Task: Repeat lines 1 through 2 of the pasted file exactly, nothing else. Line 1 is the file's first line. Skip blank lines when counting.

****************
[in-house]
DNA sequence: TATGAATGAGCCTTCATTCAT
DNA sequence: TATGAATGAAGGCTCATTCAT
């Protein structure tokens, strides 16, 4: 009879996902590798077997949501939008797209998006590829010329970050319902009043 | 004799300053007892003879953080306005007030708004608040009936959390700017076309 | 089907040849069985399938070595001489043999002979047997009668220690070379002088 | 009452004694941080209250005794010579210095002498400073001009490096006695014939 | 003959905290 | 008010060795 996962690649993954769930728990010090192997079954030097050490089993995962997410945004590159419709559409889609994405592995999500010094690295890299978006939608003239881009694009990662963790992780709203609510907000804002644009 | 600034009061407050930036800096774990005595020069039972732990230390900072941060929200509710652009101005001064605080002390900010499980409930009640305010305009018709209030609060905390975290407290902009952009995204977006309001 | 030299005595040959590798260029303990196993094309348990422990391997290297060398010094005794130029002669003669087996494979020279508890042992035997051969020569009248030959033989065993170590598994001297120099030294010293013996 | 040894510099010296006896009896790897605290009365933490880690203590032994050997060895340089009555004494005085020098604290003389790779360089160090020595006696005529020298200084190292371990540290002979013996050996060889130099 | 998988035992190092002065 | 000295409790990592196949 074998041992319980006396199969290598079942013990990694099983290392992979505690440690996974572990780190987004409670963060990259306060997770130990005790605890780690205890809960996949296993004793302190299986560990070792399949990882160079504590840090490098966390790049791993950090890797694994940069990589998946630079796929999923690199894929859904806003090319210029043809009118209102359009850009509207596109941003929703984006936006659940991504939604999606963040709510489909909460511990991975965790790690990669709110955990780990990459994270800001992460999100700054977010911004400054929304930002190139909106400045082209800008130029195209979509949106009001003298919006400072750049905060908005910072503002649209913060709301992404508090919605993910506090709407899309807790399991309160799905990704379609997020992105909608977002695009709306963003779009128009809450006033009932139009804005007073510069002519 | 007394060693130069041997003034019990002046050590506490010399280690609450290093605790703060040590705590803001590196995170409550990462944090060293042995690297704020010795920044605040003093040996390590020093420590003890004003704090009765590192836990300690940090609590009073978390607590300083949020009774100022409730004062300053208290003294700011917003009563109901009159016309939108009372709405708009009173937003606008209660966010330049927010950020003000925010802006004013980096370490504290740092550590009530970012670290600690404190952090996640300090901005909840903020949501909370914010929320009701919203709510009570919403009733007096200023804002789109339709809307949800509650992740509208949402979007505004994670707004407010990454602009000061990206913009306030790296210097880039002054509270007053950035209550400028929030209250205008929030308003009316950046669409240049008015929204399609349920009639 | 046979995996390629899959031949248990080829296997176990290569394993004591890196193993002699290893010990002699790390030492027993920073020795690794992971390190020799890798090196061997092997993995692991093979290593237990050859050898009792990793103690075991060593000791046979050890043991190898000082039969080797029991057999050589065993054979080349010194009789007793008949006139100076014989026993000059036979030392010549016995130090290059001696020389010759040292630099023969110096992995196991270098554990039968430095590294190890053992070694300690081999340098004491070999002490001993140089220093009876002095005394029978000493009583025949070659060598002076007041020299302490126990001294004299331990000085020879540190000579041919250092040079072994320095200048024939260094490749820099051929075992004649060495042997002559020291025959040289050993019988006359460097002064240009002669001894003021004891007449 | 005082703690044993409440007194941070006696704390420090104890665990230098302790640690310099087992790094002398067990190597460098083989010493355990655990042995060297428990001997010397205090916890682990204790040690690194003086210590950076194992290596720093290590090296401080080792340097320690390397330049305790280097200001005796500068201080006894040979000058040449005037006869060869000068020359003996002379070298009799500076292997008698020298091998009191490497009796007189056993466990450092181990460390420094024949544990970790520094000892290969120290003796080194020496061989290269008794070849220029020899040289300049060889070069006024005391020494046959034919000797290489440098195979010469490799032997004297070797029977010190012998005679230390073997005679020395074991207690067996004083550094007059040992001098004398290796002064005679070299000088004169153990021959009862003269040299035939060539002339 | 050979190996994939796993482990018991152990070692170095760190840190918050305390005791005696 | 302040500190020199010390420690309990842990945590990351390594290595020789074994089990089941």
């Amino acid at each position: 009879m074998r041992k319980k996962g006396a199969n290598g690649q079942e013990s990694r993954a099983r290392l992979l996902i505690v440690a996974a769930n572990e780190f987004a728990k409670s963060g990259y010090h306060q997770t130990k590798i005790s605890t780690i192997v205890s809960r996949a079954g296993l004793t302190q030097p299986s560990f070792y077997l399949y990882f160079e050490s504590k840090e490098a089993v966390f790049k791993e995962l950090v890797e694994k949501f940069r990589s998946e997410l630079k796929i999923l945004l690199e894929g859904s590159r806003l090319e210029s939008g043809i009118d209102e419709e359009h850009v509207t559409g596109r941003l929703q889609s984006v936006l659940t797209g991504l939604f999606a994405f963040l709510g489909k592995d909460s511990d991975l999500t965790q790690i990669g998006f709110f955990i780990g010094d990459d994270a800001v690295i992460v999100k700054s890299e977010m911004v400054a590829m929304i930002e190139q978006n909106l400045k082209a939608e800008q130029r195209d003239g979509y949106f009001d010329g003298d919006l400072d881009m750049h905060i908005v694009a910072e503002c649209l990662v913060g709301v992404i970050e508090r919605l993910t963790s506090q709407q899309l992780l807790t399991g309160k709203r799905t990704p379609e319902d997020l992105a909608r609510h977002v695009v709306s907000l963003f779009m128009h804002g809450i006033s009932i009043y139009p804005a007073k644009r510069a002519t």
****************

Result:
[in-house]
DNA sequence: TATGAATGAGCCTTCATTCAT